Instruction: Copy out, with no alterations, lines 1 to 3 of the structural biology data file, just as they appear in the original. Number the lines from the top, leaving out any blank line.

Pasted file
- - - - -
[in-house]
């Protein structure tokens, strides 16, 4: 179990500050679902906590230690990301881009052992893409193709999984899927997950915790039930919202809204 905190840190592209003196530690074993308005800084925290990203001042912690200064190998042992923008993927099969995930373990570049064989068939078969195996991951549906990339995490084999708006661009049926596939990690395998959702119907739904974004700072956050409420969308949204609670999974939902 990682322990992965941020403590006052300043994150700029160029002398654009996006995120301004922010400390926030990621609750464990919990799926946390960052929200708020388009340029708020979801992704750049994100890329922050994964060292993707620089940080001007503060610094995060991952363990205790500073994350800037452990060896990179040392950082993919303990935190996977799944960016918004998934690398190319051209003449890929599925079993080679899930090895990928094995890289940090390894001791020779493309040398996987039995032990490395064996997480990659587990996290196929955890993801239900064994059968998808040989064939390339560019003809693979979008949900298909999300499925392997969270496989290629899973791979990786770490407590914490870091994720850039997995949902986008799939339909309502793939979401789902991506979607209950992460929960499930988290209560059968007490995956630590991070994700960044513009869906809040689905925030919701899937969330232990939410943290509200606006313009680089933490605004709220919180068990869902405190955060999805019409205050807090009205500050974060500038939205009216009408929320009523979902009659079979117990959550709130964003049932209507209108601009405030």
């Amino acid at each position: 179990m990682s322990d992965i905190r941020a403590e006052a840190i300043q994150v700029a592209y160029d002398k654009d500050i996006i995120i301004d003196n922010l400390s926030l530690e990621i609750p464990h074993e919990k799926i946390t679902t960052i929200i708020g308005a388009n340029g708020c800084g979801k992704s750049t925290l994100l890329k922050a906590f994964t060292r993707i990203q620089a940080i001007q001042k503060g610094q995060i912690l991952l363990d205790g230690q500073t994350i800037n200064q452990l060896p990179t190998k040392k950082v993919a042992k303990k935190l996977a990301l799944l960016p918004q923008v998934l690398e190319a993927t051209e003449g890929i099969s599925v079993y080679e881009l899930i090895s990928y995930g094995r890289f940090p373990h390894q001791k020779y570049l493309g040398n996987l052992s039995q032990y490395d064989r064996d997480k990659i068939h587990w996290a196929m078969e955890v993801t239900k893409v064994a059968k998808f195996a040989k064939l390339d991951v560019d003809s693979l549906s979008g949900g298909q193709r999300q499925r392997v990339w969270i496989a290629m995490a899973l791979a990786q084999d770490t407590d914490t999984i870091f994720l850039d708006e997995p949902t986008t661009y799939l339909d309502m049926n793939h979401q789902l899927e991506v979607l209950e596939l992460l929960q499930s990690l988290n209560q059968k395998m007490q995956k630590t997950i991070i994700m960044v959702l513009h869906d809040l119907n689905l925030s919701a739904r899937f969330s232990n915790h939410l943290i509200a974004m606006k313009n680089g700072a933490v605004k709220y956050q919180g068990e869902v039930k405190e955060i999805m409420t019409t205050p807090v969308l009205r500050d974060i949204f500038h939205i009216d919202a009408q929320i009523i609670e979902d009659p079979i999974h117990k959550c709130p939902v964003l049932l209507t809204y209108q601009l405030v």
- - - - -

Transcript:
[in-house]
């Protein structure tokens, strides 16, 4: 179990500050679902906590230690990301881009052992893409193709999984899927997950915790039930919202809204 905190840190592209003196530690074993308005800084925290990203001042912690200064190998042992923008993927099969995930373990570049064989068939078969195996991951549906990339995490084999708006661009049926596939990690395998959702119907739904974004700072956050409420969308949204609670999974939902 990682322990992965941020403590006052300043994150700029160029002398654009996006995120301004922010400390926030990621609750464990919990799926946390960052929200708020388009340029708020979801992704750049994100890329922050994964060292993707620089940080001007503060610094995060991952363990205790500073994350800037452990060896990179040392950082993919303990935190996977799944960016918004998934690398190319051209003449890929599925079993080679899930090895990928094995890289940090390894001791020779493309040398996987039995032990490395064996997480990659587990996290196929955890993801239900064994059968998808040989064939390339560019003809693979979008949900298909999300499925392997969270496989290629899973791979990786770490407590914490870091994720850039997995949902986008799939339909309502793939979401789902991506979607209950992460929960499930988290209560059968007490995956630590991070994700960044513009869906809040689905925030919701899937969330232990939410943290509200606006313009680089933490605004709220919180068990869902405190955060999805019409205050807090009205500050974060500038939205009216009408929320009523979902009659079979117990959550709130964003049932209507209108601009405030």
């Amino acid at each position: 179990m990682s322990d992965i905190r941020a403590e006052a840190i300043q994150v700029a592209y160029d002398k654009d500050i996006i995120i301004d003196n922010l400390s926030l530690e990621i609750p464990h074993e919990k799926i946390t679902t960052i929200i708020g308005a388009n340029g708020c800084g979801k992704s750049t925290l994100l890329k922050a906590f994964t060292r993707i990203q620089a940080i001007q001042k503060g610094q995060i912690l991952l363990d205790g230690q500073t994350i800037n200064q452990l060896p990179t190998k040392k950082v993919a042992k303990k935190l996977a990301l799944l960016p918004q923008v998934l690398e190319a993927t051209e003449g890929i099969s599925v079993y080679e881009l899930i090895s990928y995930g094995r890289f940090p373990h390894q001791k020779y570049l493309g040398n996987l052992s039995q032990y490395d064989r064996d997480k990659i068939h587990w996290a196929m078969e955890v993801t239900k893409v064994a059968k998808f195996a040989k064939l390339d991951v560019d003809s693979l549906s979008g949900g298909q193709r999300q499925r392997v990339w969270i496989a290629m995490a899973l791979a990786q084999d770490t407590d914490t999984i870091f994720l850039d708006e997995p949902t986008t661009y799939l339909d309502m049926n793939h979401q789902l899927e991506v979607l209950e596939l992460l929960q499930s990690l988290n209560q059968k395998m007490q995956k630590t997950i991070i994700m960044v959702l513009h869906d809040l119907n689905l925030s919701a739904r899937f969330s232990n915790h939410l943290i509200a974004m606006k313009n680089g700072a933490v605004k709220y956050q919180g068990e869902v039930k405190e955060i999805m409420t019409t205050p807090v969308l009205r500050d974060i949204f500038h939205i009216d919202a009408q929320i009523i609670e979902d009659p079979i999974h117990k959550c709130p939902v964003l049932l209507t809204y209108q601009l405030v």